TITLE

LITERACY LEARNING AND THE METAPHOR OF APPRENTICESHIP

AUTHOR(S)
Behrman, Edward H.
PUB. DATE
November 2003
SOURCE
College Reading Association Yearbook;2003, Issue 25, p128
SOURCE TYPE
Academic Journal
DOC. TYPE
Article
ABSTRACT
This paper explores the usefulness and limitations of extending the apprenticeship metaphor to classroom-based literacy instruction. First, it discusses traditional apprenticeship from the perspective of Lave and Wenger's (1991) concept of legitimate peripheral participation and Wenger's (1998) social theory of learning. Then it presents and analyzes an exemplar of a reading apprenticeship recently published in Harvard Educational Review (Greenleaf Schoenbach, Cziko, & Mueller, 2001). In contrast to traditional apprenticeships, the reading apprenticeship appears to emphasize identity more than practice, and community more than meaning. The reading apprenticeship is characterized by social formation, rites of passage, and cultural systems. Less evident is concern for everyday activity in real-life settings, coordination of activity with community purpose, and the interaction of learners with environmental resources. It is proposed that other educational programs such as community-based project learning are more aligned with the principles of legitimate peripheral participation.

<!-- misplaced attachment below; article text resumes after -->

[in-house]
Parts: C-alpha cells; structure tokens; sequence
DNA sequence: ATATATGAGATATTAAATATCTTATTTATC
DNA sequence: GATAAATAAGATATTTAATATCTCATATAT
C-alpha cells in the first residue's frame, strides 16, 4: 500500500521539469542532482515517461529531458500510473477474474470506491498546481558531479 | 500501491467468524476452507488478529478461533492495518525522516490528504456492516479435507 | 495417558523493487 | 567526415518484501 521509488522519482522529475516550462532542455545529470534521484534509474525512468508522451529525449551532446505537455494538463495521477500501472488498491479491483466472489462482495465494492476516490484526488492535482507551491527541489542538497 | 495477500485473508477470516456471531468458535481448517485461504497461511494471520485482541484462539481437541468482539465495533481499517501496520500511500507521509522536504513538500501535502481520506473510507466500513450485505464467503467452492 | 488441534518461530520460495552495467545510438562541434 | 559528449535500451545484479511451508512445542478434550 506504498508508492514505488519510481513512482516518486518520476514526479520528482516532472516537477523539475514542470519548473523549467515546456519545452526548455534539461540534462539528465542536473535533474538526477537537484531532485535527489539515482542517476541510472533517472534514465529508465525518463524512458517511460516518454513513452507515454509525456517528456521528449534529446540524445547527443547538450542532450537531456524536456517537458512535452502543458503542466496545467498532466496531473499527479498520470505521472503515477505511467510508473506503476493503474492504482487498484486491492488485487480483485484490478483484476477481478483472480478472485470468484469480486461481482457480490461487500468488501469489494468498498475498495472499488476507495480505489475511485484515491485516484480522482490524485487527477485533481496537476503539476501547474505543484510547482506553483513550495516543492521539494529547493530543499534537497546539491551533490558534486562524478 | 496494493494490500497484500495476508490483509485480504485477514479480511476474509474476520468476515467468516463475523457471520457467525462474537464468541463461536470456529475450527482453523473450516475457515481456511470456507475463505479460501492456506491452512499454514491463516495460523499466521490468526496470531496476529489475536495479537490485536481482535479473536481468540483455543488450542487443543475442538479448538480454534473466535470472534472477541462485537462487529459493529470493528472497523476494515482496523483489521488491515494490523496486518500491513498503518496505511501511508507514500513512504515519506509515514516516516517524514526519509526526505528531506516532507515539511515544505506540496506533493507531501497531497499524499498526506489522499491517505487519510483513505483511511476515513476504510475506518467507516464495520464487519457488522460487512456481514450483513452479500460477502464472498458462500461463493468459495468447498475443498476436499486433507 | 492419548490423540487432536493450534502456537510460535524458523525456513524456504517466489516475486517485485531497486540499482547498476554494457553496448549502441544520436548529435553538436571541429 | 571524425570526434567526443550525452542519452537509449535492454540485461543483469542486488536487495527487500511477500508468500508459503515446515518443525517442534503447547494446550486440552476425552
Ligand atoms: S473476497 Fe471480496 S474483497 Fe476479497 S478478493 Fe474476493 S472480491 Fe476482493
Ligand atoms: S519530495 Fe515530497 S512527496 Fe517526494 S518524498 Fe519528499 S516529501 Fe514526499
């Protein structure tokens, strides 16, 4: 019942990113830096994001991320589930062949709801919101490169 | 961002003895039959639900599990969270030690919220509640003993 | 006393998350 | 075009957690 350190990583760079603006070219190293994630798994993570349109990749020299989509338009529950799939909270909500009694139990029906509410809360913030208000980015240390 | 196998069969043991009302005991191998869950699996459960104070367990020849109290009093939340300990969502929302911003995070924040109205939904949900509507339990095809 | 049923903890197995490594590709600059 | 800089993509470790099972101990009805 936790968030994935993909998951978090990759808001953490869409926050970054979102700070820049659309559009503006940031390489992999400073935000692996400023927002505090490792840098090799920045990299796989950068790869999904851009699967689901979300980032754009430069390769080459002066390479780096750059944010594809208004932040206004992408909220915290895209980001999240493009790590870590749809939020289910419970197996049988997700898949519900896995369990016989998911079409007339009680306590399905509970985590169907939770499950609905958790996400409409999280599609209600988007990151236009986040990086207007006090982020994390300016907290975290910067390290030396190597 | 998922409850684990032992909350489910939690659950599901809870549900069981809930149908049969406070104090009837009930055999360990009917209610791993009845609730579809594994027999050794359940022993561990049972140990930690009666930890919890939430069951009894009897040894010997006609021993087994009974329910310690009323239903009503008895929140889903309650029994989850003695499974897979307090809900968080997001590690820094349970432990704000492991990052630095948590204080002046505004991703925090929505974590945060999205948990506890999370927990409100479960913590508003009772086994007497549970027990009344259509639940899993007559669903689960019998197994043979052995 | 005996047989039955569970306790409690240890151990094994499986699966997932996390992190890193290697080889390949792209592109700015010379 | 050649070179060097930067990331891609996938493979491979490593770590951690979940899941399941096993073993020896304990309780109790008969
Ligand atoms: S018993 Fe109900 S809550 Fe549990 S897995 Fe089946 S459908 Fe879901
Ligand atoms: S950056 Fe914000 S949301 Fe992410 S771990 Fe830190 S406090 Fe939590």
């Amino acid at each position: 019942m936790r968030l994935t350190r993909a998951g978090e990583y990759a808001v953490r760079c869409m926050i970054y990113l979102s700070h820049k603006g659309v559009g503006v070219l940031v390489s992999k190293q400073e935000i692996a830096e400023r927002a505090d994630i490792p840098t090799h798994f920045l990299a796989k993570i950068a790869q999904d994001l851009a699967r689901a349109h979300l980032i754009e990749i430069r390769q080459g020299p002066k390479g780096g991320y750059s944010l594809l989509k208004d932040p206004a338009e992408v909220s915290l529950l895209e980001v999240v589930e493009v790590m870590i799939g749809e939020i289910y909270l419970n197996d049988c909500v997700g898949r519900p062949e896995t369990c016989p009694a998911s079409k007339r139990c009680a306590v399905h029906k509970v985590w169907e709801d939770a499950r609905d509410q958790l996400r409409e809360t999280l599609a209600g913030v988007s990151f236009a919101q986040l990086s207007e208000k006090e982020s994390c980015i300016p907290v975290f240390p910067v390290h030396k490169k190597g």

ACCESSION #
12907086

 

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